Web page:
What To Expect When You Co-Organise A Conference

What To Expect When You Co-Organise A Conference

Though I started my research degree having done several conference presentations, I had no idea what, exactly, went in to making conferences themselves work. And I certainly hadn’t expected this to be one of the first things I would learn as a research student. But, as discussed in our ‘How to Organise a Conference’ post, experience in planning and organizing an academic conference not only adds to your CV, but better prepares PGR students for future academic situations. I was fortunate enough to have the opportunity to help co-organize a small, half-day conference this past academic year and everything I learned has helped me both personally and academically. So here’s some advice and encouragement for PGRs who want to be involved on the organization side of conferences.

The Conference Doesn’t Have to be Your Idea

I know a few PGR students who have put on conferences where the idea was completely their own. While that is something I strive to do one day, in no way was I prepared for that during my first year. The conference I was involved with was my secondary supervisor’s idea, and I only jumped on board when she asked if I’d like to help. Make no mistake, though. Even as a co-organiser for an event that was someone else’s idea, you’ll work just as hard and, in the end, the event will most likely feel as if it was partly yours all along.

[Image Description: Several people put their hands together in the middle of a circle. The image looks down from above.]

Photo by Alvaro Reyes on Unsplash

Share the Workload!

Co-organising a conference with even just one other person is basically a voluntary group project. When you sign on to help, you’re dedicating a portion of your time to spend working toward the end goal. A few of the more common tasks involved with planning conferences include grant proposals, securing a venue, managing finances, drafting and sending calls for papers, organising keynote speakers, liaising with conference attendees and venue personnel, managing registration – believe me, the list goes on. It’s understandable why conferences are often headed by more than one person. So if you’re part of that team, make sure you’re pulling your weight as well!

Expect the Unexpected

The trickiest parts of conference planning are 1) some things you just can’t control and 2) many of the tasks can’t be completed until either right before the conference or on the day. One of the ultimately uncontrollable aspects of conferences is abstract proposal submissions. It’s impossible to know exactly how many submissions you’ll receive, especially when you know a fair amount of people will wait to submit until the deadline. The most you can do is ensure the Call for Papers is sent around to as many universities, departments and groups as possible and plan the deadline for a date that would be easy enough to extend without setting your schedule too far back.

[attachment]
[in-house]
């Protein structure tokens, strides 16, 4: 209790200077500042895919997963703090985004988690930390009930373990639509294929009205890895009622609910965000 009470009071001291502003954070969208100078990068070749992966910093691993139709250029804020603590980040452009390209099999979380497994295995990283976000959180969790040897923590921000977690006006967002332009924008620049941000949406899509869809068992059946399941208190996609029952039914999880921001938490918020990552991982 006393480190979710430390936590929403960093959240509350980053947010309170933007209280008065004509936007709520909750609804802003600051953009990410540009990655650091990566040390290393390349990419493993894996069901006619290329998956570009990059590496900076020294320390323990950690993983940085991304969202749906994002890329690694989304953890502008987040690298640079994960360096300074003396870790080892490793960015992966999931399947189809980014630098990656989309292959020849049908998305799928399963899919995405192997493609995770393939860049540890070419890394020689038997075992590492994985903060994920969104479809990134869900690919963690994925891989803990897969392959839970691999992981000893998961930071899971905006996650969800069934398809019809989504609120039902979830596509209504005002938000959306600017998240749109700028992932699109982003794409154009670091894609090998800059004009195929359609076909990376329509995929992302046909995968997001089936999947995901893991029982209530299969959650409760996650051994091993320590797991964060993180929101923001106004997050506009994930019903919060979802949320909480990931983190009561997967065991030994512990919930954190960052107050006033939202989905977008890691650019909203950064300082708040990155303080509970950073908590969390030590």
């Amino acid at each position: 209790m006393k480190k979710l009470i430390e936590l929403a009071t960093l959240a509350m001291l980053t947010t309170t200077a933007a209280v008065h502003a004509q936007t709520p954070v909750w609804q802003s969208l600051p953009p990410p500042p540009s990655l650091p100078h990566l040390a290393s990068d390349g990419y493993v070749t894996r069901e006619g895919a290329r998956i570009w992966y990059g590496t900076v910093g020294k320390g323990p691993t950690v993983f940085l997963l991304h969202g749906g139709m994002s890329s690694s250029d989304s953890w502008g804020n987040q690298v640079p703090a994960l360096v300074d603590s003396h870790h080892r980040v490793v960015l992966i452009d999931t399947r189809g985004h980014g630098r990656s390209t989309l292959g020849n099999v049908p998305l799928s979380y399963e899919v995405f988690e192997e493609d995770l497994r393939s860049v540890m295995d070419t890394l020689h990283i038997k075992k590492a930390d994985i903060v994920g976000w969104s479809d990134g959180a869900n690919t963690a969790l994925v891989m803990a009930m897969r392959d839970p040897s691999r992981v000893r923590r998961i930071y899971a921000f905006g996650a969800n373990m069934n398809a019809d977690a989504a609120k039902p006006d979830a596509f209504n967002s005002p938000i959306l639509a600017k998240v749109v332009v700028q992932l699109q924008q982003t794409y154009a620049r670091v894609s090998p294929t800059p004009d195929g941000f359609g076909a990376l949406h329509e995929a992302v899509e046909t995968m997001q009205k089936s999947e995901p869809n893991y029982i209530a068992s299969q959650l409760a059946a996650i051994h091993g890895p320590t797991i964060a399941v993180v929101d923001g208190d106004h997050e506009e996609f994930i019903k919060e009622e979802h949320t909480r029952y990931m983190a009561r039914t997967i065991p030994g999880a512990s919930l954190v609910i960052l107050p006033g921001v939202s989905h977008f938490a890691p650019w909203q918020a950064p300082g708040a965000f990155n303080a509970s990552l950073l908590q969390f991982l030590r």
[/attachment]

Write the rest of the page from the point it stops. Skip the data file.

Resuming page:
Perhaps the most frustrating part, though, is having to wait until the week of the conference to complete most of your tasks. I always prefer to have everything set before the day of something important, but conferences just don’t work that way. You can order food or hire catering well before the date, but it obviously can only be delivered on the day. You can decide early on what you’ll be doing for technology, but presenters usually bring their presentations on flash drives on the day. And, the biggest one: you can plan as well as possible and things might still go wrong. It’s the curse of conference day. So, expect the unexpected and you might not be as stressed when you’re faced with a sudden problem.

[Image Description: A person stands with her back to the camera and has their left arm raised in the air with a clinched fist.]

Photo by Miguel Bruna on Unsplash

I might have made all of this sound quite intimidating, but choosing to co-organise a conference was honestly one of the best decisions I made this past year. I connected with several academics whose work inspired me and I gained valuable skills that I can apply to both my research and any work I do in the future. If, like me, you’re not quite ready to come up with your own idea for a conference, try asking your supervisor if they know of any teams you can join. You can also check if your college puts on any student-led conferences, like the annual College of Arts Postgraduate Conference. Find a way to get involved; I promise you won’t regret it!

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